As a Probate Estate Executor (named in a will) or Administrator appointed by the court upon petition application, you have so called “Duties and Responsibilities.” The principal “fiduciary duty” is to safeguard all the estate assets, make them productive by prudent investment and/or maintenance and avoid losses. The responsibilities include gathering or marshaling the assets. If liquid, the assets should be transferred into a new “Estate of ….” bank account with a Tax ID or “Employer Identification Number (EIN)” preferably a checking’s account, so checks can be written as necessary during the probate process and at the end to close out the estate.
California’s Probate Code provides a statutory schedule to pay the Administrator/Executor fees once approved by the court based upon the gross value of the estate: 4% of the first $100,000, 3% of the next $100,000, and 2% of the next $800,000 (fees for estates above 1,000,000 are decided by the court). Note: Attorney fees are based upon the same schedule and also need to be approved by the court. Probate Estate expenses can be paid from Estate assets or advanced and reimbursed, but ultimately, these expenses must be approved by the court through the final “accounting petition process.” (See article on “probate court accountings.”)
On the other hand, Estate executors/administrators may not use an estate asset for their sole benefit (if he or she is not the sole beneficiary of the estate) to the exclusion of other beneficiaries. For example, if the executor/administrator is living in a home owned by the estate (unless the will provides otherwise) he or she must pay and collect rent to be deposited into the estate account(s). If there is a Bank or other mortgage on the property, payments must be made to protect the property from Foreclosure proceedings. If mortgage payments are advanced by the Executor/Administrator (or anyone else), a “creditor’s claim” can be made and approved for reimbursement.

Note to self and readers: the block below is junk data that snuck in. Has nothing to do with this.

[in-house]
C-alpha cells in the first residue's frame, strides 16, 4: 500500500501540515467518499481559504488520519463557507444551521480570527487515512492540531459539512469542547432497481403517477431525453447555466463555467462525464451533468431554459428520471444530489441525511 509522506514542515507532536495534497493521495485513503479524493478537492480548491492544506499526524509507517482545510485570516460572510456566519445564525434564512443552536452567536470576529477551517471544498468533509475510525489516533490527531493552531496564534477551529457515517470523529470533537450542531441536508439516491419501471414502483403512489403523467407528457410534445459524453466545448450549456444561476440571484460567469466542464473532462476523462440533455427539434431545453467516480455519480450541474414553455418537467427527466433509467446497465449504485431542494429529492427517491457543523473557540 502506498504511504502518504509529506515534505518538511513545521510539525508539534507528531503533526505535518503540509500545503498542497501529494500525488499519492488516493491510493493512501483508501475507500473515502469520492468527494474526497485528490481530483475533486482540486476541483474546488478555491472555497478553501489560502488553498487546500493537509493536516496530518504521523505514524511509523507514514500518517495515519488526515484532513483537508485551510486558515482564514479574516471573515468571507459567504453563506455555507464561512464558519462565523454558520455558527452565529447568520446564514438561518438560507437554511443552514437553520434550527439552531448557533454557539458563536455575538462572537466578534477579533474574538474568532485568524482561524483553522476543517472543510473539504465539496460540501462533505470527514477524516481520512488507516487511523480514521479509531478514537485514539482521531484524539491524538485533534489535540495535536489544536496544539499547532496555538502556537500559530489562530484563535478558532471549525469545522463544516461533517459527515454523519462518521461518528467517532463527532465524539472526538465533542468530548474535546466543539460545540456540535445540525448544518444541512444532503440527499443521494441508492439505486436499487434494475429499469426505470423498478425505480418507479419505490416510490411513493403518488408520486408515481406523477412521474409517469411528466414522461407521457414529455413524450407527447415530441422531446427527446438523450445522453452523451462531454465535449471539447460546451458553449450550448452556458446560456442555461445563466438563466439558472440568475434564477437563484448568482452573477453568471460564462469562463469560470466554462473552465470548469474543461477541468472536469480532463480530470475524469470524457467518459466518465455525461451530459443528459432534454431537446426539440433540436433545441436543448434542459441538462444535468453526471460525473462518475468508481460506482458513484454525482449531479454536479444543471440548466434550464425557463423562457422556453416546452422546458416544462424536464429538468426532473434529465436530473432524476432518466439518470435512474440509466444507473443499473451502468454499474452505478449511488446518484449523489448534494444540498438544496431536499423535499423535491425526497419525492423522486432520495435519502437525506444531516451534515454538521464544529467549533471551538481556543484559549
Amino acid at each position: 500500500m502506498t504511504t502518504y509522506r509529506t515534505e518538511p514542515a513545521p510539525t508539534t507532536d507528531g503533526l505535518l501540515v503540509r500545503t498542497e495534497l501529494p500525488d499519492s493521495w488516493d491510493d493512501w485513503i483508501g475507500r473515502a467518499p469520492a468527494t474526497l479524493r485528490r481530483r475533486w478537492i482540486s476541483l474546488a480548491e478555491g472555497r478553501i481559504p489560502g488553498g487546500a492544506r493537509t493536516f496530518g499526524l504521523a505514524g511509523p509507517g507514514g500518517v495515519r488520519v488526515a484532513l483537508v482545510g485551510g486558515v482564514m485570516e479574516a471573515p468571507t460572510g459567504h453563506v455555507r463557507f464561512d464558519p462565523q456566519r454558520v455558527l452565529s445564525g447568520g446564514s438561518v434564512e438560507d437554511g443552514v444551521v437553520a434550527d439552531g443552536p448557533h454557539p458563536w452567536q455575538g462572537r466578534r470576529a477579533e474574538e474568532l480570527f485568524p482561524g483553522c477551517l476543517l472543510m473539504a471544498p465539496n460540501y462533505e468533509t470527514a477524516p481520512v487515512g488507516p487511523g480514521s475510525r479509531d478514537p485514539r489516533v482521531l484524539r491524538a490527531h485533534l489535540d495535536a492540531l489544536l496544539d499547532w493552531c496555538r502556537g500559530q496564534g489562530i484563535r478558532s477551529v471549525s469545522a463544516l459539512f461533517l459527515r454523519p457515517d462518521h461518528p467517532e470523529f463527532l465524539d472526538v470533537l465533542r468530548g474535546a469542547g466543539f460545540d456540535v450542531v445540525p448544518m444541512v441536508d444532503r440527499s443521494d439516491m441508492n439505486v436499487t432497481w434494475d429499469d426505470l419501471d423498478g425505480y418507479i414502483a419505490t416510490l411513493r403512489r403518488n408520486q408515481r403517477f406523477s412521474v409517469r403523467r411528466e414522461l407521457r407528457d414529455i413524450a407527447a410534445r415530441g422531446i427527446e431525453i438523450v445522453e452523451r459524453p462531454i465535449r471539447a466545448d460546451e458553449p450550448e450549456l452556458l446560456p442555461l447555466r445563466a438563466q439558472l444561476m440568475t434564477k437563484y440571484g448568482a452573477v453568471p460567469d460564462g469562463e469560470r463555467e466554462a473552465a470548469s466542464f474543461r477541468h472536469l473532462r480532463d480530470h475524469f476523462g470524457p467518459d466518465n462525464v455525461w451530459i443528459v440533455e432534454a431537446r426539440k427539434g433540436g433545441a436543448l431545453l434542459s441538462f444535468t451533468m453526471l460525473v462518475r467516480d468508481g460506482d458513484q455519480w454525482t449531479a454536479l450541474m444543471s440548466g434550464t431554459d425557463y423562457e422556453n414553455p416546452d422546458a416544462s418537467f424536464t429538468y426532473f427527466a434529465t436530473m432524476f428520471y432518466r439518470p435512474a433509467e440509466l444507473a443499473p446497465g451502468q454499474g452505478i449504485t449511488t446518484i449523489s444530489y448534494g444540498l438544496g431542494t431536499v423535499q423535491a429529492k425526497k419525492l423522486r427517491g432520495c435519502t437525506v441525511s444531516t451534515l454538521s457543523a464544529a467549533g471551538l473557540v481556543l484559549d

At the end of the Estate proceeding, the estate administration must be approved, along with payment of fees and creditor’s claims etc. If anyone opposes the handling of assets and/or the court finds wrong doing, a penalty or “surcharge” can be ordered by the court; this amount must be paid back by the executor/administrator or by the bonding company (which will seek reimbursement). Accordingly, while there are duties and responsibilities, adequate fees are allowed under the probate code but there is no “free ride” to use Estate assets without payment and accounting.